MIP Innovation Summit: ‘Trolls annoying but not stupid’
Non-practising entity litigation, SEPs in the EU, and China updates were all on the agenda at Managing IP’s Intellectual Property & Innovation Summit in London
Non-practising entities may be annoying, but they are not stupid according to the head of an organisation set up to deter litigation-hungry companies.
Ken Seddon, chief executive of the US-based LOT Network, provided an overview of NPE litigation in the US at Managing IP’s Intellectual Property & Innovation Summit in London on Wednesday, June 7.
Seddon – whose organisation offers a licence to all 3,100 members should the patents belonging to any other member fall into the hands of an NPE – said no “troll” had ever tried to sue a LOT member.
“As annoying as trolls are, they are not stupid,” said Seddon.
“We list every member and exactly when they joined. They [NPEs] know those companies are off-limits. The fact a company has a licence is public knowledge. It’s strength in numbers: if one member is targeted, they know they are suing a herd.”
Footing the bill
Seddon said the first companies to join LOT were software businesses, which are popular among so-called trolls because of their broad patents. This influx was followed by hardware companies.
Over time as more industries have adopted connected technology, other sectors including automotive and financial services have also come on board, he said.
Seddon likened obtaining NPE armoury to being at a dinner party with a group of friends, explaining: “You don’t want to be the last person to leave the table, as you’ll be the one stuck paying the bill.”
On the general state of NPE litigation, Seddon said NPEs were responsible for 88% of all high-tech patent lawsuits in the US in 2022. He added that 87% of all patents asserted by NPEs were previously owned by operating companies.
Particularly litigious NPEs – which LOT defines as companies that make more than 50% of their revenue purely by suing others – only care about making money, he told delegates.
“They get hold of a load of patents and send demand letters to small companies looking to get a settlement. They then pool all that money together and use that to go after the bigger companies.”
Turning briefly to Europe, Seddon warned that the Unified Patent Court (UPC) could attract patent trolls and was likely to be pro-patentee.
While the UPC was understandably a major talking point – it was just one week old at the time of the conference – the European Commission’s controversial proposals regarding standard-essential patents (SEPs) were also on the agenda.
One delegate said during a session on Thursday, June 8, that the commission’s proposal, published in April, raised a “whole series of practical concerns”.
Adrian Howes, head of IP and standards and IP regulatory affairs at Nokia, said it was a major concern and overly ambitious to try and have an EU framework for SEPs up and running in two years.
“It looks like a large power grab, and all to address theoretical concerns that small and medium-sized enterprises are struggling to take [patent] licences,” he said.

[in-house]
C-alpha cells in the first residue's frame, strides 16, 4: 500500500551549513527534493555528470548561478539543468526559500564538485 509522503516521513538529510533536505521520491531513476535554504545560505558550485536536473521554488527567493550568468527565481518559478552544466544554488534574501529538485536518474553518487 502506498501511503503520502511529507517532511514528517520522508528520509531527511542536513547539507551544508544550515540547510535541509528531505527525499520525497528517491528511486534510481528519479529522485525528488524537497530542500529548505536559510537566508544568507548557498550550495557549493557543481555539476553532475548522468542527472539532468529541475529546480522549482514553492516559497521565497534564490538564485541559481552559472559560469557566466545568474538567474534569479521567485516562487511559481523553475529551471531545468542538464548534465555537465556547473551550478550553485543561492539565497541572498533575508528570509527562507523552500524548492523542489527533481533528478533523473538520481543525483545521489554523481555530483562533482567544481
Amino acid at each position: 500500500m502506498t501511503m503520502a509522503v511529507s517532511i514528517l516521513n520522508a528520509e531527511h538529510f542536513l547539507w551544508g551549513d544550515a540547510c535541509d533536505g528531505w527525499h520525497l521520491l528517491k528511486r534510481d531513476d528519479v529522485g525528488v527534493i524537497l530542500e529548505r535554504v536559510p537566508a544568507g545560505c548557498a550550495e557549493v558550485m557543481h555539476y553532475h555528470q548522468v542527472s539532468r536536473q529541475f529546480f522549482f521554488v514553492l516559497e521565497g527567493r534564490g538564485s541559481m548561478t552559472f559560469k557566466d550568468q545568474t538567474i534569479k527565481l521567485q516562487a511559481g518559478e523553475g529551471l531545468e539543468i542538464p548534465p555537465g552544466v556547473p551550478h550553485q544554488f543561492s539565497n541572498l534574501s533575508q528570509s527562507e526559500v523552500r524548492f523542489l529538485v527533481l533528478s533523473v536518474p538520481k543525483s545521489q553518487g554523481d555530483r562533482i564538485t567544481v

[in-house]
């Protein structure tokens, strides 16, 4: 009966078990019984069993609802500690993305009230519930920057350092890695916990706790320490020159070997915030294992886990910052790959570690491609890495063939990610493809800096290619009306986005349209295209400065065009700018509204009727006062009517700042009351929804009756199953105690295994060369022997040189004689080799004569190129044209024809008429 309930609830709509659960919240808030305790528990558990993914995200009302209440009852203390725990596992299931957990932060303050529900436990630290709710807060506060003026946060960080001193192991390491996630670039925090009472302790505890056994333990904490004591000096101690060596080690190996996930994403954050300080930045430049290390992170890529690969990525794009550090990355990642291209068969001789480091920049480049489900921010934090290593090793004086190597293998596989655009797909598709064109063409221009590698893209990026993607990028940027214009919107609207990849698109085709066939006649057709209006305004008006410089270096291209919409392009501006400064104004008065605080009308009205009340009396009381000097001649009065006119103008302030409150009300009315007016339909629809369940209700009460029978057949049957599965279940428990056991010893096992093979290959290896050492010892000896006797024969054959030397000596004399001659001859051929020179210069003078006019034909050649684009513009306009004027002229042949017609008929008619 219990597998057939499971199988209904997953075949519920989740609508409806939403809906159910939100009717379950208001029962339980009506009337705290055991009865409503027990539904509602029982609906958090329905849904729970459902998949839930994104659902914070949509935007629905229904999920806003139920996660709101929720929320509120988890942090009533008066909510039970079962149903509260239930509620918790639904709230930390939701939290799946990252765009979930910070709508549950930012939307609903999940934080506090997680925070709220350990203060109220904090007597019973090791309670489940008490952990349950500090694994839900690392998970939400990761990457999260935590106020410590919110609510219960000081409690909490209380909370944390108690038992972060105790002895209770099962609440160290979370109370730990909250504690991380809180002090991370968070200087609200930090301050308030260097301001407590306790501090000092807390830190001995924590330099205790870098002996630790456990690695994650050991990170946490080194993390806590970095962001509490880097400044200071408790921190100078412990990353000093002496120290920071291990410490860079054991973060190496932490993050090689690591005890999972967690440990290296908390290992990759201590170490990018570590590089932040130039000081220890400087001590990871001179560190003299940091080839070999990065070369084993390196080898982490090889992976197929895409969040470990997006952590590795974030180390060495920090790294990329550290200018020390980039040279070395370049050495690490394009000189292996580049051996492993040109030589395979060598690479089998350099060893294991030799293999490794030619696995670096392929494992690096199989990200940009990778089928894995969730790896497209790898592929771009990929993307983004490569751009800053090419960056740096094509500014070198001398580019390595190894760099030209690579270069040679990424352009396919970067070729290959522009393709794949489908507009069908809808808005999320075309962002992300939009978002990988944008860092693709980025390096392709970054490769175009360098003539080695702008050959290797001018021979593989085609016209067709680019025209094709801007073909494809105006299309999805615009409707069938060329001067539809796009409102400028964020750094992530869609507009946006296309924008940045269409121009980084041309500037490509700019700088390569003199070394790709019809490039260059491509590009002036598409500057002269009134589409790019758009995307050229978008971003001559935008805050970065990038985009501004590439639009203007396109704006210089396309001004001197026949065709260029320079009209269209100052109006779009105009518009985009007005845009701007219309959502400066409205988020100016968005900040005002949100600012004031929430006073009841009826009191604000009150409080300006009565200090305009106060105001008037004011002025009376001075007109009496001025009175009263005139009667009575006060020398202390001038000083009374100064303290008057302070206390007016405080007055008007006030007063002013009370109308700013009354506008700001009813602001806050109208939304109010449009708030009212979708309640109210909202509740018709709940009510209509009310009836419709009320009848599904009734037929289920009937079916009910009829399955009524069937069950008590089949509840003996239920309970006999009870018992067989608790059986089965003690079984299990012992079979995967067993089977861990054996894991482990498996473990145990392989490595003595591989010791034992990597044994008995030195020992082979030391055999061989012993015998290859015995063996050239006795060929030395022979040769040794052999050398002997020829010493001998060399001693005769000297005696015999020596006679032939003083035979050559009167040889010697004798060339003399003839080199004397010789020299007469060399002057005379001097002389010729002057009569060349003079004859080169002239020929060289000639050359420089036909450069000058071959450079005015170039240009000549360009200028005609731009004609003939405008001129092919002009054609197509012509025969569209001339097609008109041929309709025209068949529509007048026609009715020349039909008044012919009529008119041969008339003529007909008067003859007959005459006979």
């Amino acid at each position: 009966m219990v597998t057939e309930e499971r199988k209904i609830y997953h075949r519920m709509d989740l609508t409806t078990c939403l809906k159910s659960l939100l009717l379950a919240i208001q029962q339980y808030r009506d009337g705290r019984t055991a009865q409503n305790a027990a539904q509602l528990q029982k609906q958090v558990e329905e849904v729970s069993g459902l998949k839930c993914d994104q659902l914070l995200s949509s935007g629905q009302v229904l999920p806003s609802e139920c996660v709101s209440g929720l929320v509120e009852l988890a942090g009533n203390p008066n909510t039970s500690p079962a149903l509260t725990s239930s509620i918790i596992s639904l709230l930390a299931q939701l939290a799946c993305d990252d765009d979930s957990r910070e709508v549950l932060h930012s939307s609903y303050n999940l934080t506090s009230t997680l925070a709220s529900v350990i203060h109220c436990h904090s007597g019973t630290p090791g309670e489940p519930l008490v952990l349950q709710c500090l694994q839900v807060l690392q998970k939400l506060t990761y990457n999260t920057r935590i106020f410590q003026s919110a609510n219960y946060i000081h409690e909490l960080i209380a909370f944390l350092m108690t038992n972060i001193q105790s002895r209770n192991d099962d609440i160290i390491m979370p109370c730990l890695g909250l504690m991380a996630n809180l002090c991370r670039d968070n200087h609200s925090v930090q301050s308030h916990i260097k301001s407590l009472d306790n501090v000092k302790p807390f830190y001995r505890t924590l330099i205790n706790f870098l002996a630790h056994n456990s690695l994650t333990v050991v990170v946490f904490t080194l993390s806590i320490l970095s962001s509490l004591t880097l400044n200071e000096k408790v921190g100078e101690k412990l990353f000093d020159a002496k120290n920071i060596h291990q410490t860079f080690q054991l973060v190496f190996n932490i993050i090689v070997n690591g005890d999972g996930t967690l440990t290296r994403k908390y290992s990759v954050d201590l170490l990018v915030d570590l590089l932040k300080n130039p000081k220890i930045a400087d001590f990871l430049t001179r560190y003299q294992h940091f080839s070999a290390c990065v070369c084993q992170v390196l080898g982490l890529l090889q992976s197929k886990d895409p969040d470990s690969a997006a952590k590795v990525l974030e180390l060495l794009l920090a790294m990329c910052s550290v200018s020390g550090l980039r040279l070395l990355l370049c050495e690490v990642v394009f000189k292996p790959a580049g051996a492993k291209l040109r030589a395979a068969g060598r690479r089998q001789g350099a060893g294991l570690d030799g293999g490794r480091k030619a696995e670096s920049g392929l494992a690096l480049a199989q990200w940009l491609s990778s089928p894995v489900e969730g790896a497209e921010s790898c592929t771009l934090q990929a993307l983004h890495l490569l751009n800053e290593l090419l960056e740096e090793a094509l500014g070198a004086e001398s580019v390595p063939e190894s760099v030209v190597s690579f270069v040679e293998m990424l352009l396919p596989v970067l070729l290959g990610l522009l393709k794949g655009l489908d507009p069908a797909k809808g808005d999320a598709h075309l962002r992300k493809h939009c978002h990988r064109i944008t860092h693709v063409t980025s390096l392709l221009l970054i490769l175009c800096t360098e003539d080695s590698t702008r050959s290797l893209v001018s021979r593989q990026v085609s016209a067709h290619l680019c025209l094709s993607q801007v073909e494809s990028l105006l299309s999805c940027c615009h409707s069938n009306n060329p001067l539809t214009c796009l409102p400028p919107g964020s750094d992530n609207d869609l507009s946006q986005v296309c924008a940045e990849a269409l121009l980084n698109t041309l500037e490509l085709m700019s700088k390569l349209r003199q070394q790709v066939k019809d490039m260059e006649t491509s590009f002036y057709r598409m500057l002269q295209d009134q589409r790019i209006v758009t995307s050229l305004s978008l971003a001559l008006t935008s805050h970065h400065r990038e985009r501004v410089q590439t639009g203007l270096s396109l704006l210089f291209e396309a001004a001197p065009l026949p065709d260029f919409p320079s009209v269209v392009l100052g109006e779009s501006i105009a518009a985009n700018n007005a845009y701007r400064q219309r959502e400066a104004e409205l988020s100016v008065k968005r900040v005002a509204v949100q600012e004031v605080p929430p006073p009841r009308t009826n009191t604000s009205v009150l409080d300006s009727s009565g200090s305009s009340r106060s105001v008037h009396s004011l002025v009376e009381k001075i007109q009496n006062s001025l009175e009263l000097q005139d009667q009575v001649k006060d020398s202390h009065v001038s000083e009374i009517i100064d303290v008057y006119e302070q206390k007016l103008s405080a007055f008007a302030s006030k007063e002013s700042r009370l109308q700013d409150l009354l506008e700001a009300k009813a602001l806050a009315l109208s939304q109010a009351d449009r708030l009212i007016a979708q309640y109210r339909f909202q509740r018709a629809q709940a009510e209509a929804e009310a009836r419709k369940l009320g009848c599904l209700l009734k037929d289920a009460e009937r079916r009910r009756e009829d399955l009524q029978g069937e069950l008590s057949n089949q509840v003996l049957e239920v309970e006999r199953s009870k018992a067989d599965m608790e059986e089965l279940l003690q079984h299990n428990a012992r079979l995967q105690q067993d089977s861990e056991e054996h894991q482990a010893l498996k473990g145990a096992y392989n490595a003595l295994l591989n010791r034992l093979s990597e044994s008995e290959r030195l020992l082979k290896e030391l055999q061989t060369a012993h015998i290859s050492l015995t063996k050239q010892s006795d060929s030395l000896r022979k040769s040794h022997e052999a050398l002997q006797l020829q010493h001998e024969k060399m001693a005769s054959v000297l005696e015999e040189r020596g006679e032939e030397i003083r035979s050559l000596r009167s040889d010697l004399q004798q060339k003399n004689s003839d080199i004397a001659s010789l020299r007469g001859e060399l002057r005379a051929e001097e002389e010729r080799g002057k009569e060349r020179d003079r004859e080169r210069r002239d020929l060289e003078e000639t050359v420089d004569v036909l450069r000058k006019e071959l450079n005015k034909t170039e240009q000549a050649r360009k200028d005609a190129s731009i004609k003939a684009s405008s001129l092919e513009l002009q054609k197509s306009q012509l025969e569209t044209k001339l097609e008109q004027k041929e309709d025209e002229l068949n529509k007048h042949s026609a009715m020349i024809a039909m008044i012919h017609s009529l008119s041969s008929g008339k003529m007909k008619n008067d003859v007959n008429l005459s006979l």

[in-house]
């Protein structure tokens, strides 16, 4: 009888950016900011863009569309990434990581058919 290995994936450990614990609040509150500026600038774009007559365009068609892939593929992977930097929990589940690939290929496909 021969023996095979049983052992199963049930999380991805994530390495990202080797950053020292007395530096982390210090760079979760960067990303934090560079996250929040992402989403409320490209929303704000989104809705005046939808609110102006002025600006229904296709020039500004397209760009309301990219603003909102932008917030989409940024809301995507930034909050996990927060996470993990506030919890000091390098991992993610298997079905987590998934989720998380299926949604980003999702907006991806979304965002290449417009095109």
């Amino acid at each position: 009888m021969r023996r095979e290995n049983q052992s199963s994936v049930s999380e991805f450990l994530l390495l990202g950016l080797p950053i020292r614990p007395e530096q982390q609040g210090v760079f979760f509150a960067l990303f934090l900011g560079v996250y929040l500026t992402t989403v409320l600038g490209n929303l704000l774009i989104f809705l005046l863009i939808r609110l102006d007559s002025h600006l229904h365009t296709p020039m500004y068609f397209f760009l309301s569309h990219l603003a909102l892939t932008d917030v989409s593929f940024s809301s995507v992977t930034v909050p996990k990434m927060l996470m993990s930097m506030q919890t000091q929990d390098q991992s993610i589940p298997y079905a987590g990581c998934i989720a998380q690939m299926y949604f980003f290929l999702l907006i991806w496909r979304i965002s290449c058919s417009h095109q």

He added that there was little consultation both within industry and internally among EU officials on the specific proposals.
Meta off dead?
Rounding off day two, panellists delved into intellectual property issues in both the virtual world (the metaverse) and the real world (China).
One panellist, when discussing general IP trends, notably referred to the metaverse – which has been the subject of much speculation and anticipation in the IP community – as “not over just yet”.
That comment perhaps didn’t provide the best segue into a metaverse-focused session. Nevertheless, panellists from banking group NatWest and telecoms company Vodafone discussed their approaches to managing IP in a virtual environment.
Mark Cruickshank, managing legal counsel at NatWest Group in the UK, said many customers use the bank’s app rather than a physical branch.
Because of this, offering banking services within the metaverse would not be the huge leap it may initially seem, he said.
“At the moment discussions are on how to encourage customers to feel safe to discuss financial information in a metaverse environment. We are still looking at what and where the opportunities are.”
Natasza Shilling, lead counsel for IP rights at Vodafone in London, pointed out that there is not a single metaverse but a number of separate ones.
“As a brand owner, it can be hard to decide where to spend your money and time so you get the best customer engagement,” she said, noting that the company has opened a shop within the Decentraland platform.
While there may be debates about whether the metaverse is here to stay, one jurisdiction that is not going anywhere and remains very much at the forefront of counsel’s mind is China.
Speakers from Dyson and entertainment company eOne described their experiences of operating in the country.
George Sevier, head of IP enforcement at Dyson in the UK, pointed to recent improvements to the IP framework, including statutory damages for IP infringement being raised from RMB 1 million ($140,000) to RMB 5 million as a “step in the right direction”.
Historically, the damages available were not enough to dissuade bad actors from infringing, he added.
Niall Trainor, senior director of brand protection at eOne in London, had a broadly positive outlook after his company was able to secure a well-known trademark for Peppa Pig, one of the brands it manages, in 2021.
Trainor described being hit with a deluge of piracy and bad-faith trademarks when Peppa Pig first entered the Chinese market.
“There’s a very high burden to get over that hurdle and a huge amount of evidence required, including about the taxes we have paid, advertising, what awards we have won, and all licensing agreements we have in place to show how popular we are in China.”
Managing IP’s Intellectual Property & Innovation Summit took place in London on June 7 and 8.